David Short, rector of St. John's, Shaughnessy, Vancouver, and a member of the Anglican Essentials Network Steering Committee, spoke with Sue Careless, news editor of The Anglican Planet.
Published in the the first issue, May 2005, of this excellent publication. Sign up!
AnglicanPlanet: What is the
main thrust of the Primates' Communiqué for Canadian Anglicans?
David Short: The Primates' Communiqué is both a gracious warning to the Canadian Church that they have torn the fabric of the Communion and a call to repent and turn back from this course of action. If the Canadian Church doesn't repent, then all biblical Anglicans will have to choose whether to belong either to the worldwide Anglican Communion or to a sect that calls itself Anglican in Canada.
AP: How long should orthodox Anglicans wait for ECUSA and ACC to repent?
DS: DS: Although it is difficult for many gospel Anglicans in Canada to wait, it's right that the Primates have given time for Canada and ECUSA to repent and appear before the Anglican Consultative Council and explain why they've done what they've done. It's the Christ-like thing to give as much space as possible. It's my understanding that both Canada and the United States are now basically suspended from the council. They've been called on the
carpet to explain why they've done what they've done. If their reasons are not convincing or adequate, especially in light of the Windsor Report, then I don't see any choice but for them to be excluded from Lambeth in 2008.
AP: For the Anglican in the pew who has not got very involved in this debate so far, will the Primates Communique be a wake-up call?
DS: Absolutely. There is far more faith in the pew than in the pulpit across Canada. Many godly, orthodox Anglicans are in parishes where the clergy have kept them in the dark about the issue. The majority of Anglican lay people are faithful in their belief, and orthodox on this issue, but have not been given access to information and have in fact been excluded from the process.
AP: Are you feeling hopeful?
DS: I sure am. The Communiqué is quite remarkable. It's a call to move forward together. It recognizes that we in Essentials are members of the Communion; that we are the authentic Anglicans. It provides episcopal oversight for us under the supervision of the Archbishop of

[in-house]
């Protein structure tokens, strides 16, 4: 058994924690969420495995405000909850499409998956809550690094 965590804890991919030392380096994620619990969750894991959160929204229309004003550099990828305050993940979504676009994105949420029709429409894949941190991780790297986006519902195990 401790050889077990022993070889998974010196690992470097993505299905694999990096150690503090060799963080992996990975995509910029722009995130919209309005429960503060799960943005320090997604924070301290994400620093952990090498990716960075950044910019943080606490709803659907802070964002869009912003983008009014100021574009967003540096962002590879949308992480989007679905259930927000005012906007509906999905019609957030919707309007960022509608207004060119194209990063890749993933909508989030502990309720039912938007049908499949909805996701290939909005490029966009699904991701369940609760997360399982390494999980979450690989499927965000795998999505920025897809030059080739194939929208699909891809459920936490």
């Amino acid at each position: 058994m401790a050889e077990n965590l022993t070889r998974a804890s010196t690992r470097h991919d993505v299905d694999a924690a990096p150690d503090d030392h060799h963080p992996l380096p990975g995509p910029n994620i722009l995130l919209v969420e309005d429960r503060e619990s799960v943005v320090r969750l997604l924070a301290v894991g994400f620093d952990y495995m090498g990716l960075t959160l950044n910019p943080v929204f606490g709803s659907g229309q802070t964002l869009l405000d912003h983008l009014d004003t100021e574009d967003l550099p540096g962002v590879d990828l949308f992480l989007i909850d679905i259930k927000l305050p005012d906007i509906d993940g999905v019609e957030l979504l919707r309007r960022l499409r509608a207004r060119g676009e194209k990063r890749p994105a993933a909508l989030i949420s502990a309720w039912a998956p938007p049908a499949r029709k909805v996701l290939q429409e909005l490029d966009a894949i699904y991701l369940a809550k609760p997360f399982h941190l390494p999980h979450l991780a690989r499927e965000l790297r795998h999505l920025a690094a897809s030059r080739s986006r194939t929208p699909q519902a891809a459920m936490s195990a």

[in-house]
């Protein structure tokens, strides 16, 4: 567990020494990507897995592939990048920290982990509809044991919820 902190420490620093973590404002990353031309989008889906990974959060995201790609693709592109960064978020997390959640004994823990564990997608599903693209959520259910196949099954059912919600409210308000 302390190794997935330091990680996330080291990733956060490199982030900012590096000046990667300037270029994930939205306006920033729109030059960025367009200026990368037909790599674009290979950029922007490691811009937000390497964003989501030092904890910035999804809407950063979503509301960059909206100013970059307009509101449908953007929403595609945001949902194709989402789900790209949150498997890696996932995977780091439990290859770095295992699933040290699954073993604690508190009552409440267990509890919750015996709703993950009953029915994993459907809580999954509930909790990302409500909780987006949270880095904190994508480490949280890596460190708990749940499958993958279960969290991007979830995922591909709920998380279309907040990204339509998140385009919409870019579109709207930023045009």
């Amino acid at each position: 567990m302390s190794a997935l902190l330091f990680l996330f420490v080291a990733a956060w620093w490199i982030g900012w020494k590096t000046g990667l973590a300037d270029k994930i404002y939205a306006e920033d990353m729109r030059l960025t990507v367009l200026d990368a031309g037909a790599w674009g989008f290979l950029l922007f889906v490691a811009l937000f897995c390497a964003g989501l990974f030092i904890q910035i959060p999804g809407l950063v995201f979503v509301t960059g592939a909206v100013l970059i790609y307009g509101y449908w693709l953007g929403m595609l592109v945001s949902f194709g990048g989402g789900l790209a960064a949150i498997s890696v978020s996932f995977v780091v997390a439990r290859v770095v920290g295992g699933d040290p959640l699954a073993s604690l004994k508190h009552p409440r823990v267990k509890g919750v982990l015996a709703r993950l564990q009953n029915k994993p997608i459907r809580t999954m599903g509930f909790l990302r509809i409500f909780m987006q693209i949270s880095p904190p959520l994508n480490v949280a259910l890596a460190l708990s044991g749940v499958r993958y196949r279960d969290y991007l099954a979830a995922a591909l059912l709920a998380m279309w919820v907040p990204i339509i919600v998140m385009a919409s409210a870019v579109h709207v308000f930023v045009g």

Canterbury. It tells us to get on with our mission that Christ has given us to do. It also suspends and calls upon the Canadian Anglican Church to turn away from its course. It makes a clear demarcation between a church that is overturning gospel teaching and those who maintain gospel teaching. Although it was written in anglo-speak, it could hardly be clearer.
AP: How long do you think it could be until there are two separate denominations in Canada?
DS: That depends on the official decision-making bodies in the Anglican Church of Canada. It could be a matter of months or a couple of years. The difficulty with putting a timeline on it is that it is unprecedented. Never before in the history of the Anglican Church have ecclesiastical provinces been called upon to be disciplined. It's always been just individuals and congregations - never a diocese or province. Untangling that is going to take time. While the Primates' Communiqué is a great blessing and a call to move forward, it still is a sad reality. It is a response to actions that are disobedient,
ungodly and unfaithful to Scripture, which has caused many people to stumble in their faith. It has divided congregations and dioceses across the country. Those who hold the orthodox faith stand right at the centre of biblical and Anglican tradition. We have not moved. What you are witnessing in this sad division is the flower of liberal theology.
AP: The North American Primates claim they have done nothing illegal or unconstitutional. Does this mean they will be able to claim all church property?
DS: The fact that they have acted constitutionally is not an unchallengeable comment. Many would disagree with it. It is not a secure legal judgement by any measure. We have not yet had a chance to demonstrate that to the Primates or the Anglican Consultative Council. The definition of the Anglican Church of Canada is in the Solemn Declaration of 1893, which reads in part that the ACC be "in full communion with the Church of England throughout the world..." (Book of Common Prayer, page viii). We have always taken the position on property that it has been paid for by congregational members over the generations and that it would be a wickedness to hand it over to those who have overturned the faith. The Primates' Communiqué and decisions may well strengthen our position rather than weaken it.
The Anglican Planet